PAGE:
THE SIMPLE DAILY PLANNING PROCESS
THE MINIMUM FOR ANYBODY ON THE PLANET WHO VALUES LIFE
(For the actual forms, link into
To do a complete process of planning, we need to:
1. Identify the To Do's for the day.
2. Assign them to time slots to see how it all fits.
It is best to maintain an electronic calendar that is structured to have ongoing daily assigned activities - and then insert the other activities around them or into them. A special structure might be used for weekend days. .
For instance, my calendar arrangement for most people would be as follows: (Standardized time blocks all have a 10 minute break at the end.)
6 - 6:30 Shake out the cobwebs, meal
6:30 - Exercise
7:15 Grounding for day, daily plan
8 High productity block
9:30 High productivity block 2
11 Time block 3
1 Time block 4
2"30 Nap + 10 min activity
3 Time block 5
4:30 Block 6
6 Free, flexible
The time blocks are moved (or deleted) if need be, to adjust to different needs.
You can make time blocks out of any task if you want to see it on the calendar or you can simply block them out in a simple daily plan page. The daily plan page is so simple that you do not need to have a form for it, as you can simply draw it out quickly on a sheet of paper - it only needs a list of tasks on one side and a schedule on the other side (in which you put the tasks or block out any standard time blocks that are usually scheduled in that spot).
A SIMPLE PLAN FOR THE DAY LOOKS LIKE THIS
This is so simple that you can grab a blank piece of paper and sketch out the schedule and then write out what you intend to do. Often you can not even bother with entering the tasks into the computer, only to be deleted during the day. (Just enter the ones that are left over into the computer with a due date and a tickle.)
The tasks are assigned an order in which you will do them. There must always be an estimate of the time. And then the time for any task is blocked out (and labeled) on the schedule, which is more specious than above.
See the Simple Daily Plan (1) form (document format) to see what this looks like. I've copied the instructions from that form below.
Instructions for the form:
"To Complete" Goals For The Day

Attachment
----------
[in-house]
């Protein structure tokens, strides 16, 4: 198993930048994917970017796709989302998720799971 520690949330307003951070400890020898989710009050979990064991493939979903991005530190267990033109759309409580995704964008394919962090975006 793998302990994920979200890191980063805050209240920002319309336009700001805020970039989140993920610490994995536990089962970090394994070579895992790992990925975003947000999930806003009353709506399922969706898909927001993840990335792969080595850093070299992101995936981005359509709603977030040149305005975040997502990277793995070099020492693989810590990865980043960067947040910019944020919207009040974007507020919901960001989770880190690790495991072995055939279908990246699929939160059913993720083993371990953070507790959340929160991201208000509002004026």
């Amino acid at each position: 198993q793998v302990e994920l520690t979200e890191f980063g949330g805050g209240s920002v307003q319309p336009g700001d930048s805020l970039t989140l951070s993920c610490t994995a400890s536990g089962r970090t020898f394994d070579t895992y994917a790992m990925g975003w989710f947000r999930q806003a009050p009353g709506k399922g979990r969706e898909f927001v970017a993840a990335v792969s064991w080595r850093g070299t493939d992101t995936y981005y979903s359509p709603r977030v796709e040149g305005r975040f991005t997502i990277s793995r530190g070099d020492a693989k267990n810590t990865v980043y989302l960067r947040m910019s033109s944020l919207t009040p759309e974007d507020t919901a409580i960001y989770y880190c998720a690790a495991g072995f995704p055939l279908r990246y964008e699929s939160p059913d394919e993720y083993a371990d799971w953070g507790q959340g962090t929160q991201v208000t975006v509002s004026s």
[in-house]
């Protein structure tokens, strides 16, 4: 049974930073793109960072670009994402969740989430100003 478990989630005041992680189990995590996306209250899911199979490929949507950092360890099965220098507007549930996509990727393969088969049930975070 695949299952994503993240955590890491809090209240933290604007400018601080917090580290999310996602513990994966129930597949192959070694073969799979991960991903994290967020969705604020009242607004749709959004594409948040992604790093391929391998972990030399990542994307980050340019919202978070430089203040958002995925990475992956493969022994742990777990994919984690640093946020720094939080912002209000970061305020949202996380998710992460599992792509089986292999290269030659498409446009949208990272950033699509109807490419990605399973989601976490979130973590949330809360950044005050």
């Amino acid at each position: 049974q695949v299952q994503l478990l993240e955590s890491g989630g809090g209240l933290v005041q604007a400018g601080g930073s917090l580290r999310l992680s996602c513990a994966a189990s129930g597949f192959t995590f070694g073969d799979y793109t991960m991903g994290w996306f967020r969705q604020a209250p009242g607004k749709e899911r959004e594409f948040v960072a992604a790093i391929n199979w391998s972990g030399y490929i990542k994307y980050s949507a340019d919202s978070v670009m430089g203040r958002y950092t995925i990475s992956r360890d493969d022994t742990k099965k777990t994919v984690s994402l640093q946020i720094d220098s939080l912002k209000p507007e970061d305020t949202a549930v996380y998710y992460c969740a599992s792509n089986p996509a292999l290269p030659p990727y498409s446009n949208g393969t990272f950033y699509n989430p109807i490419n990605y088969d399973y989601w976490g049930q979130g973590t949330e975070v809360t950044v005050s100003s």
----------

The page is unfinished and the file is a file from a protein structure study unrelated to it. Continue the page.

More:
List what the key results are to be for the day. ("Completed annual report", "agenda for x meeting, etc.)
Exercise, personal grounding time, life learning time are "big rocks".
Enter first, with notes if they are not too long and/or subtasks under a major task
If too long add them on the back or another sheet, indicating what task the notes
Indent the notes so that you can visually easily see the task lines.
Put this in either while you're listing the task or go back later. Best to use tenths of a day: .2 hours is 12 minutes. Then it is easier to add up the total time needed. (Of course you could do that if you used 120 minutes for a 2 hour task.)
Looking at your tasks you just give them a number that indicates the order they will be done in. (The 1st one to do during the day is "1", the next one you want to do is "2" and so on.)
That order number is also the number assigned to the task for that day. So you only need to write the task # into the schedule, rather than write out the description if you'd like.
This is optional, as some people will put the tasks right onto the schedule itself. However, some people might want to just write "block 3" in the schedule and block out the time using a big "x" on the schedule.
If you are going to do the standard ongoing schedule for the day you can just block out from 6 through 11 (or 6 through 9:30 if the 9:30 standard time block will not be used, as something else came up).
10 minute breaks (and for most people the 20 minute nap) are mandatory, except for true emergencies.
Take "refresher" breaks whenever your energy is flagging. They can even be for 5 minutes.